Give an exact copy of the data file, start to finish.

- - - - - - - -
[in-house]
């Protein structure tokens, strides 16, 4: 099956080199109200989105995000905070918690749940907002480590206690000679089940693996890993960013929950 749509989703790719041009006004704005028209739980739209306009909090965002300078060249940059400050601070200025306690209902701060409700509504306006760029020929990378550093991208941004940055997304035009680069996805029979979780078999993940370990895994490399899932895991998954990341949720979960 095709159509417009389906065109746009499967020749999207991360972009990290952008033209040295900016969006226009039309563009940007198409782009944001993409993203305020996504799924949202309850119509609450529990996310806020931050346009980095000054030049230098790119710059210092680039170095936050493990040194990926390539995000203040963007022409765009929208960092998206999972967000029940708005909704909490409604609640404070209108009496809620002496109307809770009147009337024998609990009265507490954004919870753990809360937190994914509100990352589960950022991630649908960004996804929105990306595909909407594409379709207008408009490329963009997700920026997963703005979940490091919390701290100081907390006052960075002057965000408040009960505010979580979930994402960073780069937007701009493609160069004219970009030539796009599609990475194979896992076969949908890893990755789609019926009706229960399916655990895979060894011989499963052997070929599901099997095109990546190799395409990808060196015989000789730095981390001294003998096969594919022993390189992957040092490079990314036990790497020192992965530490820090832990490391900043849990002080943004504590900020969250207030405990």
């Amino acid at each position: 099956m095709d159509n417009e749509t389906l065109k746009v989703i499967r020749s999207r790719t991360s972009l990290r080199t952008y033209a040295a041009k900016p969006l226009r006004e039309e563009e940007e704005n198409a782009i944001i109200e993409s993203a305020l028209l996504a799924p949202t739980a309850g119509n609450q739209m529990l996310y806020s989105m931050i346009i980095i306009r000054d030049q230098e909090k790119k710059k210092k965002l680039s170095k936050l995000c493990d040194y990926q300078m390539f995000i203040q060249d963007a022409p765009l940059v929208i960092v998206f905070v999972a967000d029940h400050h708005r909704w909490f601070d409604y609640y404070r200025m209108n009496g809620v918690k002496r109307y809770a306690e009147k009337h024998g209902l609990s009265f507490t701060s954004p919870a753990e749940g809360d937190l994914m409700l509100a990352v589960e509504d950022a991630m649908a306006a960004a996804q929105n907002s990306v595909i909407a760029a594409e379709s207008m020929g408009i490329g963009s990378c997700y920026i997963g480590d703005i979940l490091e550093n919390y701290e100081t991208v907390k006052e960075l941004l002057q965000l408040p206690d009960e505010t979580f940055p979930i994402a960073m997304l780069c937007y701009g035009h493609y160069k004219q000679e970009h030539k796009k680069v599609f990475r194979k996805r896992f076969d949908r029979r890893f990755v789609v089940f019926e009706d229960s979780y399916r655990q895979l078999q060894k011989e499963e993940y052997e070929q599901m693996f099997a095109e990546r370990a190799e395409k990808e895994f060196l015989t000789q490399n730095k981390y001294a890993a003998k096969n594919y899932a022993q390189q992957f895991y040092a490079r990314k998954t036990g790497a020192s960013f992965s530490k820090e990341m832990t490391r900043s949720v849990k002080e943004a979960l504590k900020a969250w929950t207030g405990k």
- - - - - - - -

[in-house]
């Protein structure tokens, strides 16, 4: 099956080199109200989105995000905070918690749940907002480590206690000679089940693996890993960013929950 749509989703790719041009006004704005028209739980739209306009909090965002300078060249940059400050601070200025306690209902701060409700509504306006760029020929990378550093991208941004940055997304035009680069996805029979979780078999993940370990895994490399899932895991998954990341949720979960 095709159509417009389906065109746009499967020749999207991360972009990290952008033209040295900016969006226009039309563009940007198409782009944001993409993203305020996504799924949202309850119509609450529990996310806020931050346009980095000054030049230098790119710059210092680039170095936050493990040194990926390539995000203040963007022409765009929208960092998206999972967000029940708005909704909490409604609640404070209108009496809620002496109307809770009147009337024998609990009265507490954004919870753990809360937190994914509100990352589960950022991630649908960004996804929105990306595909909407594409379709207008408009490329963009997700920026997963703005979940490091919390701290100081907390006052960075002057965000408040009960505010979580979930994402960073780069937007701009493609160069004219970009030539796009599609990475194979896992076969949908890893990755789609019926009706229960399916655990895979060894011989499963052997070929599901099997095109990546190799395409990808060196015989000789730095981390001294003998096969594919022993390189992957040092490079990314036990790497020192992965530490820090832990490391900043849990002080943004504590900020969250207030405990």
């Amino acid at each position: 099956m095709d159509n417009e749509t389906l065109k746009v989703i499967r020749s999207r790719t991360s972009l990290r080199t952008y033209a040295a041009k900016p969006l226009r006004e039309e563009e940007e704005n198409a782009i944001i109200e993409s993203a305020l028209l996504a799924p949202t739980a309850g119509n609450q739209m529990l996310y806020s989105m931050i346009i980095i306009r000054d030049q230098e909090k790119k710059k210092k965002l680039s170095k936050l995000c493990d040194y990926q300078m390539f995000i203040q060249d963007a022409p765009l940059v929208i960092v998206f905070v999972a967000d029940h400050h708005r909704w909490f601070d409604y609640y404070r200025m209108n009496g809620v918690k002496r109307y809770a306690e009147k009337h024998g209902l609990s009265f507490t701060s954004p919870a753990e749940g809360d937190l994914m409700l509100a990352v589960e509504d950022a991630m649908a306006a960004a996804q929105n907002s990306v595909i909407a760029a594409e379709s207008m020929g408009i490329g963009s990378c997700y920026i997963g480590d703005i979940l490091e550093n919390y701290e100081t991208v907390k006052e960075l941004l002057q965000l408040p206690d009960e505010t979580f940055p979930i994402a960073m997304l780069c937007y701009g035009h493609y160069k004219q000679e970009h030539k796009k680069v599609f990475r194979k996805r896992f076969d949908r029979r890893f990755v789609v089940f019926e009706d229960s979780y399916r655990q895979l078999q060894k011989e499963e993940y052997e070929q599901m693996f099997a095109e990546r370990a190799e395409k990808e895994f060196l015989t000789q490399n730095k981390y001294a890993a003998k096969n594919y899932a022993q390189q992957f895991y040092a490079r990314k998954t036990g790497a020192s960013f992965s530490k820090e990341m832990t490391r900043s949720v849990k002080e943004a979960l504590k900020a969250w929950t207030g405990k």